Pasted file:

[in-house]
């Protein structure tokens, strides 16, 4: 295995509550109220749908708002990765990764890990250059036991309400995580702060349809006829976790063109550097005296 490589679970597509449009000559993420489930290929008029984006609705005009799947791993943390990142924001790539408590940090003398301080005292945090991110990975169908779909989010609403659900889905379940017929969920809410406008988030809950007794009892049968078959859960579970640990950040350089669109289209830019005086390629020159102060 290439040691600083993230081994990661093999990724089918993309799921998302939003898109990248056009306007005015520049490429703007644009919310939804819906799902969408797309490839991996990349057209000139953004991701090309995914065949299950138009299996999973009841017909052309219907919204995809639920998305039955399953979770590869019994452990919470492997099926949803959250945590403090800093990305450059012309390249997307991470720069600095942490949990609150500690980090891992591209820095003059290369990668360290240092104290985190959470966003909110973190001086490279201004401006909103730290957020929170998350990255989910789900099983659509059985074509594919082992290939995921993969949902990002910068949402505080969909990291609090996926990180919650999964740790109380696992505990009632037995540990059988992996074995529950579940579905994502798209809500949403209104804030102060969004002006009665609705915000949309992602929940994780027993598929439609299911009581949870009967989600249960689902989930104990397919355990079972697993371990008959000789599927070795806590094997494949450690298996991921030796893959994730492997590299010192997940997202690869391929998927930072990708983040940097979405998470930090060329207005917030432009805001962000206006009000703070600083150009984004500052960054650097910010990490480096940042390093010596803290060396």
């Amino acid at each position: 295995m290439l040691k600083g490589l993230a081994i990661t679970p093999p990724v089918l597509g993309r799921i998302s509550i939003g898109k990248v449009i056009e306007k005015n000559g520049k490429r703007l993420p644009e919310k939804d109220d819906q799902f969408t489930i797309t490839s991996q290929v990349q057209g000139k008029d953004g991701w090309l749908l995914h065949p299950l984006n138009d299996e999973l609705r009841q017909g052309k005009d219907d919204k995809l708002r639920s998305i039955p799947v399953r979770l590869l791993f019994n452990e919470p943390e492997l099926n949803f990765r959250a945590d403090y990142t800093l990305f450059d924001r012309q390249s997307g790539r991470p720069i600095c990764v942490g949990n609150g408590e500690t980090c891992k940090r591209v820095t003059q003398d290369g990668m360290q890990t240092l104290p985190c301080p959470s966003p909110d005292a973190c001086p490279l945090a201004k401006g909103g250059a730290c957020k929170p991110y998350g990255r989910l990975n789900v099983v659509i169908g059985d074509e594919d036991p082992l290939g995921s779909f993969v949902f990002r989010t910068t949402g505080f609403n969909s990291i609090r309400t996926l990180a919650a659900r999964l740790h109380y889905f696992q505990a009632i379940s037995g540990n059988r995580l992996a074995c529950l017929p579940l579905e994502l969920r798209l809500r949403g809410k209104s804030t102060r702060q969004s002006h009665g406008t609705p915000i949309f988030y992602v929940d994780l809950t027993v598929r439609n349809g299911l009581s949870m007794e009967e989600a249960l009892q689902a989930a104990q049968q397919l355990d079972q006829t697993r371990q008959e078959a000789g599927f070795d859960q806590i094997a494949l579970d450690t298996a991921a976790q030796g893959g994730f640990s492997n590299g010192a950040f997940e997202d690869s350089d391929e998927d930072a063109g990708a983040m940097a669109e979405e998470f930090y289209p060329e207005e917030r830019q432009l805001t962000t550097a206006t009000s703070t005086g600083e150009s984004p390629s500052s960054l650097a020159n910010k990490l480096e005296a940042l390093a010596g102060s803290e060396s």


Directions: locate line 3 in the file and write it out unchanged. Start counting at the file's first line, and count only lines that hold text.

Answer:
């Amino acid at each position: 295995m290439l040691k600083g490589l993230a081994i990661t679970p093999p990724v089918l597509g993309r799921i998302s509550i939003g898109k990248v449009i056009e306007k005015n000559g520049k490429r703007l993420p644009e919310k939804d109220d819906q799902f969408t489930i797309t490839s991996q290929v990349q057209g000139k008029d953004g991701w090309l749908l995914h065949p299950l984006n138009d299996e999973l609705r009841q017909g052309k005009d219907d919204k995809l708002r639920s998305i039955p799947v399953r979770l590869l791993f019994n452990e919470p943390e492997l099926n949803f990765r959250a945590d403090y990142t800093l990305f450059d924001r012309q390249s997307g790539r991470p720069i600095c990764v942490g949990n609150g408590e500690t980090c891992k940090r591209v820095t003059q003398d290369g990668m360290q890990t240092l104290p985190c301080p959470s966003p909110d005292a973190c001086p490279l945090a201004k401006g909103g250059a730290c957020k929170p991110y998350g990255r989910l990975n789900v099983v659509i169908g059985d074509e594919d036991p082992l290939g995921s779909f993969v949902f990002r989010t910068t949402g505080f609403n969909s990291i609090r309400t996926l990180a919650a659900r999964l740790h109380y889905f696992q505990a009632i379940s037995g540990n059988r995580l992996a074995c529950l017929p579940l579905e994502l969920r798209l809500r949403g809410k209104s804030t102060r702060q969004s002006h009665g406008t609705p915000i949309f988030y992602v929940d994780l809950t027993v598929r439609n349809g299911l009581s949870m007794e009967e989600a249960l009892q689902a989930a104990q049968q397919l355990d079972q006829t697993r371990q008959e078959a000789g599927f070795d859960q806590i094997a494949l579970d450690t298996a991921a976790q030796g893959g994730f640990s492997n590299g010192a950040f997940e997202d690869s350089d391929e998927d930072a063109g990708a983040m940097a669109e979405e998470f930090y289209p060329e207005e917030r830019q432009l805001t962000t550097a206006t009000s703070t005086g600083e150009s984004p390629s500052s960054l650097a020159n910010k990490l480096e005296a940042l390093a010596g102060s803290e060396s």